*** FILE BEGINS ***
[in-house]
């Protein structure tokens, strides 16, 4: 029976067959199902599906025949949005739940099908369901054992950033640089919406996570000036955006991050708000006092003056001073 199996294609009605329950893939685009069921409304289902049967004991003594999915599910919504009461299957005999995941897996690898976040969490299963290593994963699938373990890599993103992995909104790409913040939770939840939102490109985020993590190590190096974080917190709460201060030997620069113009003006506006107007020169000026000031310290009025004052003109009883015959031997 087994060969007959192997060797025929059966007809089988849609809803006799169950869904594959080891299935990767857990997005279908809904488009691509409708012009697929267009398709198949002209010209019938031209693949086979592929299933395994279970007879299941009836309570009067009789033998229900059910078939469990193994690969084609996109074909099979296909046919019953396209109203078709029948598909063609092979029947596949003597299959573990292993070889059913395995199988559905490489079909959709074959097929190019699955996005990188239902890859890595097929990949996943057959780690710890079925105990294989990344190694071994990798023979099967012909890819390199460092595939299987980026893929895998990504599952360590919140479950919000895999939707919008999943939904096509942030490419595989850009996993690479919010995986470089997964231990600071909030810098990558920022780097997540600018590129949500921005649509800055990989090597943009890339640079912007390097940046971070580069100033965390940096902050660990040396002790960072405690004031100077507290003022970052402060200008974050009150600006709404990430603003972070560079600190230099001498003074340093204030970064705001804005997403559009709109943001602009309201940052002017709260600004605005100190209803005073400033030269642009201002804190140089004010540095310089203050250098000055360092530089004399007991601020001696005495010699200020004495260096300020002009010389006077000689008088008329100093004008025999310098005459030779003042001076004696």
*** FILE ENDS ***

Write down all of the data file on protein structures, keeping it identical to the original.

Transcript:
[in-house]
């Protein structure tokens, strides 16, 4: 029976067959199902599906025949949005739940099908369901054992950033640089919406996570000036955006991050708000006092003056001073 199996294609009605329950893939685009069921409304289902049967004991003594999915599910919504009461299957005999995941897996690898976040969490299963290593994963699938373990890599993103992995909104790409913040939770939840939102490109985020993590190590190096974080917190709460201060030997620069113009003006506006107007020169000026000031310290009025004052003109009883015959031997 087994060969007959192997060797025929059966007809089988849609809803006799169950869904594959080891299935990767857990997005279908809904488009691509409708012009697929267009398709198949002209010209019938031209693949086979592929299933395994279970007879299941009836309570009067009789033998229900059910078939469990193994690969084609996109074909099979296909046919019953396209109203078709029948598909063609092979029947596949003597299959573990292993070889059913395995199988559905490489079909959709074959097929190019699955996005990188239902890859890595097929990949996943057959780690710890079925105990294989990344190694071994990798023979099967012909890819390199460092595939299987980026893929895998990504599952360590919140479950919000895999939707919008999943939904096509942030490419595989850009996993690479919010995986470089997964231990600071909030810098990558920022780097997540600018590129949500921005649509800055990989090597943009890339640079912007390097940046971070580069100033965390940096902050660990040396002790960072405690004031100077507290003022970052402060200008974050009150600006709404990430603003972070560079600190230099001498003074340093204030970064705001804005997403559009709109943001602009309201940052002017709260600004605005100190209803005073400033030269642009201002804190140089004010540095310089203050250098000055360092530089004399007991601020001696005495010699200020004495260096300020002009010389006077000689008088008329100093004008025999310098005459030779003042001076004696």